Nonetheless, the women portrayed in the films were very strong women.   We have a whole podcast of Bond women, and how strong they were.   Start with THE Bond woman – Honey Rider from Dr. No, played by Ursula Andres. Does any spy movie fan not have emblazoned in their brain Honey Rider walking out of the water?   These are the kinds of things the EON folks did so well.   And who was Honey Rider? A strong character. She meets Bond on the beach, and she had been collecting shells.   She sees Bond, and she goes for her knife at her left side.   He says “I promise you I won[t steal your shells,” to which she quips, “I promise you, you won’t either.” She later tells Bond how she once killed a man who raped her by putting a poison spider in his bed at night. OK – she is tough.

And what’s happening in other spy move franchises so far at that time. Nothing.   Nothing was challenging Bond.

TV shows came out in the 1960s as a result of Bond’s success: “Mission: Impossible,” “The Avengers,” and more – all capitalizing on the tremendous interest in spies, particularly Bond.

There were plenty of spy movies before Bond – going back to The 39 Steps in 1935, to dozens in between and since. But no real franchises to challenge Bond.   Basically, EON Productions had a monopoly of sorts on the spy genre, and audiences loved just about everything they put out. As you heard, some films did better than others in the worldwide box office – but they made money – 24 times. And Craig’s movies have done very well, with Skyfall topping the billion dollar mark, and all of Craig’s movies together (Casino Royale, Quantum of Solace, Skyfall and SPECTRE grossed over $3 Billion dollars at the worldwide box office. Billion with a B!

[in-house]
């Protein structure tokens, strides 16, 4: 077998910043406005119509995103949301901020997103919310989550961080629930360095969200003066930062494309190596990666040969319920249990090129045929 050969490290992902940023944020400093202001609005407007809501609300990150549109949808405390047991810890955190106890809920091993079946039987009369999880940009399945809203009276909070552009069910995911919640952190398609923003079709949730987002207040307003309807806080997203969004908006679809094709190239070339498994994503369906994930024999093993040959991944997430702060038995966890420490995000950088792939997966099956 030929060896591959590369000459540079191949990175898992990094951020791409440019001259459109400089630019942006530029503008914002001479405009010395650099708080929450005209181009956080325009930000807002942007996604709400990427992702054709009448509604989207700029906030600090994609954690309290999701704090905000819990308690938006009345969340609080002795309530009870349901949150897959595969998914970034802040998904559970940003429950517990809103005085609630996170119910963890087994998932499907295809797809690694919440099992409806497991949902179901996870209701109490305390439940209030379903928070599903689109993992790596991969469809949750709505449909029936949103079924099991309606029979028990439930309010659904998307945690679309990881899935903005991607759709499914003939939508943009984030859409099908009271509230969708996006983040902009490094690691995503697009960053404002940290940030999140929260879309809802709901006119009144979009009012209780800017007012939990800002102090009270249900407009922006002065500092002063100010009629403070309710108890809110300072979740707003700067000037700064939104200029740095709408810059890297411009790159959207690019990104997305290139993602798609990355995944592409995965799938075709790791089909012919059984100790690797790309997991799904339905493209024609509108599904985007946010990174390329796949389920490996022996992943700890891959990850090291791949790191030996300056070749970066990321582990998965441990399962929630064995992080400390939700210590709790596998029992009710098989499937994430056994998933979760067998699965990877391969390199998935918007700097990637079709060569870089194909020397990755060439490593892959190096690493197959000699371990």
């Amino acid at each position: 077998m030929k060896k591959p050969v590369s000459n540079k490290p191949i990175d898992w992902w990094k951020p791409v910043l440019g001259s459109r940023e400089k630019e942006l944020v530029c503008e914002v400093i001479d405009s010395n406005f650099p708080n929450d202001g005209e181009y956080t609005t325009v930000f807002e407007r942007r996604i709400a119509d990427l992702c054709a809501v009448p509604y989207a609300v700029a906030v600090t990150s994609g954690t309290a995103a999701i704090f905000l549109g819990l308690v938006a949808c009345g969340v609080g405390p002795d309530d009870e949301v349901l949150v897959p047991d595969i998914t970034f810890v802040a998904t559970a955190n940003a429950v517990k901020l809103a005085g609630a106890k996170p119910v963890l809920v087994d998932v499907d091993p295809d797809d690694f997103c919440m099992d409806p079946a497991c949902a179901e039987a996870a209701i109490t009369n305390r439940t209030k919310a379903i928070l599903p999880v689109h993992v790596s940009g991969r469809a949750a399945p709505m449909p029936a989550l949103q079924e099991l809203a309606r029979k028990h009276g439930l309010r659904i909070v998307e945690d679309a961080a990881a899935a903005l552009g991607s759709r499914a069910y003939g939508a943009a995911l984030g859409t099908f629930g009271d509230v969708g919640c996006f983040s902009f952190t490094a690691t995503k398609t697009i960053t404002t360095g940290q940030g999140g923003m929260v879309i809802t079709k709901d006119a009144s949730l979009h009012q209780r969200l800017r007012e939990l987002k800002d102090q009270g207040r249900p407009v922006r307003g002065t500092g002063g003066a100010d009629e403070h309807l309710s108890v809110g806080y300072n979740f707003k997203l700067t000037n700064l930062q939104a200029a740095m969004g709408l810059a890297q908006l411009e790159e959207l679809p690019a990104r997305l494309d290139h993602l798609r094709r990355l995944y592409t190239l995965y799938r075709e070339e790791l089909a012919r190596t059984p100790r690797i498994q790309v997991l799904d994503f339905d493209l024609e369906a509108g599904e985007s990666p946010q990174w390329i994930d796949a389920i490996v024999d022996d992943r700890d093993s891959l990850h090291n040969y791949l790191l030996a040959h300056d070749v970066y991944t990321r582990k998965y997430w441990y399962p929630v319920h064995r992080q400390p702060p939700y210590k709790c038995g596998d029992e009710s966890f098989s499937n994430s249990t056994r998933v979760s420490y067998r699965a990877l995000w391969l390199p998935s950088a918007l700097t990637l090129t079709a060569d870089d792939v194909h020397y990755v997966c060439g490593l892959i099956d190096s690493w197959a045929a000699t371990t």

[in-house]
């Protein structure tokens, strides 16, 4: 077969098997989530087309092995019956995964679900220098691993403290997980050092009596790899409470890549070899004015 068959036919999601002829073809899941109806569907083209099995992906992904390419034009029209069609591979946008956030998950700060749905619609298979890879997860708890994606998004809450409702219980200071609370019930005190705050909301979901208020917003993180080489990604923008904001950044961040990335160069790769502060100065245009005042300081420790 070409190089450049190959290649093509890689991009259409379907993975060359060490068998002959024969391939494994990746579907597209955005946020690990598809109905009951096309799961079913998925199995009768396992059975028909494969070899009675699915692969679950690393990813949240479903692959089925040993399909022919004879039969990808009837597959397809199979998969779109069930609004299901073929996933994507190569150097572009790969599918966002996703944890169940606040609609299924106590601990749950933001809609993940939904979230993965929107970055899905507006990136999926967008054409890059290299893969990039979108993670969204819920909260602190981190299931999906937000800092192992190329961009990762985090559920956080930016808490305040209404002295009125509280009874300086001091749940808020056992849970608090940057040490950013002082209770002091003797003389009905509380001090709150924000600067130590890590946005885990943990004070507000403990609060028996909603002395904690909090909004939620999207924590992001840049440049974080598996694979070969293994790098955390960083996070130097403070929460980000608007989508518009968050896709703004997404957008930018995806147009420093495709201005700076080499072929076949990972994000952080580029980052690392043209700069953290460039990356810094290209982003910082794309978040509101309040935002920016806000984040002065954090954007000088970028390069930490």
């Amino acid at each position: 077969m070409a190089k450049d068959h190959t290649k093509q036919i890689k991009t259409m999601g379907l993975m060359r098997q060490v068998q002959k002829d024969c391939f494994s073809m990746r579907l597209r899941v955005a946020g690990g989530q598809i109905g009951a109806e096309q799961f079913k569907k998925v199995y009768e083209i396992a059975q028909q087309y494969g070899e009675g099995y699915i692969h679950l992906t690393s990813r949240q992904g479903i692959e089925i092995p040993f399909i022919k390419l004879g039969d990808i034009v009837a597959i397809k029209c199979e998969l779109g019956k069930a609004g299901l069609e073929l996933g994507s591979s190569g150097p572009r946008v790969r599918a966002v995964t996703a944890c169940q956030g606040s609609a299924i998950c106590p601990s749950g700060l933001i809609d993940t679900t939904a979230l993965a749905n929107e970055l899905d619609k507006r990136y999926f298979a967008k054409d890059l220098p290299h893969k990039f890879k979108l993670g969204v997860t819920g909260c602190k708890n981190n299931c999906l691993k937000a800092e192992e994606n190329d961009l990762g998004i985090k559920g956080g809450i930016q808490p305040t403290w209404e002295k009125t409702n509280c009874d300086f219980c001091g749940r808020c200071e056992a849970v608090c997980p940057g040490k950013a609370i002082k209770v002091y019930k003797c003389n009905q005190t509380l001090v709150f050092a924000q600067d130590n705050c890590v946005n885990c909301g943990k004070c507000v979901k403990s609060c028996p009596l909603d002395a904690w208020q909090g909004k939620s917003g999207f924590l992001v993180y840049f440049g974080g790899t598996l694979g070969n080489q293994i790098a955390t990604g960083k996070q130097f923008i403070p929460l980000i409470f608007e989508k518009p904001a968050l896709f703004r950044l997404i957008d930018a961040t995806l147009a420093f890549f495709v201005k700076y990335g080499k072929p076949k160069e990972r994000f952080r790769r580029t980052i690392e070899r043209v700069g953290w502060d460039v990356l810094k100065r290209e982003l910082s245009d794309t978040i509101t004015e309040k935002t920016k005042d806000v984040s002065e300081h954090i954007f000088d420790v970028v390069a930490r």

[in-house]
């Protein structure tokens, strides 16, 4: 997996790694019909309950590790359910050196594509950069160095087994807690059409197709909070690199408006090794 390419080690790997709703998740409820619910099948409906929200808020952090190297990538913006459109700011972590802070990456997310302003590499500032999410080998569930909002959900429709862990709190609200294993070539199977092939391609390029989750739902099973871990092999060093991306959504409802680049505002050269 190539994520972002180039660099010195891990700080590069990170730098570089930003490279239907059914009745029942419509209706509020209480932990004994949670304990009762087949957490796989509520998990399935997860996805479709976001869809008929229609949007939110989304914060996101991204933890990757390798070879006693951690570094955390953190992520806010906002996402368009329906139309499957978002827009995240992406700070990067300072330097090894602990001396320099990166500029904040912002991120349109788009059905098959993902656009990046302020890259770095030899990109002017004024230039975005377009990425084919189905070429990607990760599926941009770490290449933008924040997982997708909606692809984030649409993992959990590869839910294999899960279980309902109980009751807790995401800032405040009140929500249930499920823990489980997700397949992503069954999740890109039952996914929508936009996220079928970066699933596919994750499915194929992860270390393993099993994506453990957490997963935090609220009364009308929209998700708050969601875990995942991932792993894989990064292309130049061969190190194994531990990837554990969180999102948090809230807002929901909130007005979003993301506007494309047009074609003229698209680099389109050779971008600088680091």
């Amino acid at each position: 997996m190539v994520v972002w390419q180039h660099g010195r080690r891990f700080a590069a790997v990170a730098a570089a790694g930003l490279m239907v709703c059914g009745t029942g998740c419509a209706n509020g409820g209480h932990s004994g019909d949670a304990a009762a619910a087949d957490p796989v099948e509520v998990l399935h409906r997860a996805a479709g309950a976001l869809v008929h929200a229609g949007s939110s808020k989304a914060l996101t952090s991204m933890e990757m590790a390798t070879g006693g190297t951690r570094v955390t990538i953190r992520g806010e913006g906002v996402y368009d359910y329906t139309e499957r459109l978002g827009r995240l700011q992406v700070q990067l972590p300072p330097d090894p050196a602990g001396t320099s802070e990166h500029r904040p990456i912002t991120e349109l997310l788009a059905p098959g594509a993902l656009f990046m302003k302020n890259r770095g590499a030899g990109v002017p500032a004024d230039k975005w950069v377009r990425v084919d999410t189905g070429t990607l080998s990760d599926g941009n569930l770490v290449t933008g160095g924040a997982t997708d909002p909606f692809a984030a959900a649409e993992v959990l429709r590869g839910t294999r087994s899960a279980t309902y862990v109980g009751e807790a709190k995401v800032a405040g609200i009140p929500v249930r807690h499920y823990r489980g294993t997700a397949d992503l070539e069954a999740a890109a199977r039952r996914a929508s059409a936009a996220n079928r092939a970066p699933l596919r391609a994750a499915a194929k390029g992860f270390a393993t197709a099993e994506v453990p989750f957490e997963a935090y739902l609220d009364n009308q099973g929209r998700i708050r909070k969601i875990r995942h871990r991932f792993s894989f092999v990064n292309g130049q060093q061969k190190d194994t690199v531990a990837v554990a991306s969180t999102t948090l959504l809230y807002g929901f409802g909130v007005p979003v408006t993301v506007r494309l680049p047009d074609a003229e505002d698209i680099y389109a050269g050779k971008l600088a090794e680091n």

And the franchise competition is….. where?

So, as Enrico Fermi once commented on the possibility of the universe teaming with life, “Then where is everybody?” Same here! Where is everybody?

Think about it – Bond has been dominant throughout the 1960s, 1970s, 1980s and into the 1990s without a serious threat of another franchise decoding their success!

Remember – Pierce Brosnan first played Bond in 1995 in Goldeneye but there had been about a 6 year wait between Timothy Dalton’s Licence to Kill and Goldeneye – that’s a long time. Bond fans were hungry. Goldeneye was very successful, grossing over $356m worldwide. But the delay between films had other film makers thinking. But Bond seemed to survive the long gap between films – audiences were loving Bond again. But will more delays in Bond film productions be coming, or are they back on schedule?   Well, the Brosnan Bond movies came out in pretty quick succession: Goldeneye in 1995; Tomorrow Never Dies in 1997; The World is Not Enough in 1999, and Die Another Day in 2002. Seems like EON Productions was back on track producing the Bond films.

So – that is good and bad for other producers. Good in that the interest level of the audiences around the world was high.   Bad, in that the only franchise in spy movies was back on track and audiences were accepting the new Bond after waiting so long.

 

The First Assault on Bond

There were other spy movies in the 1990s, including three Jack Ryan movies based on the books of Tom Clancy that came out in the 1990s, The Hunt for Red October (1990), The Patriot Games (1992), Clear and Present Danger (1994), with additional ones to come (The Sum of All Fears 2002, and Jack Ryan: Shadow Recruit 2014).   This was the biggest assault on Bond to date. Three Jack Ryan films produced and released during the Bond hiatus. Why? Because Jack Ryan was the first “spy” to loathe Bond. Why should Bond be raking in all the dough for over 3 decades?   Let’s take some of his money and cash in on the absence of Bond from 1989 until 1995! Come on, Jack Ryan was just as cool.

And there were many other spy movies in the 1990s like The Russia House (1990), Ronin in 1998 and other spoofs and comedies like Spy Hard in 1996 and Austin Powers International Man of Mystery in 1997. But none of these amounted to any kind of assault on Bond.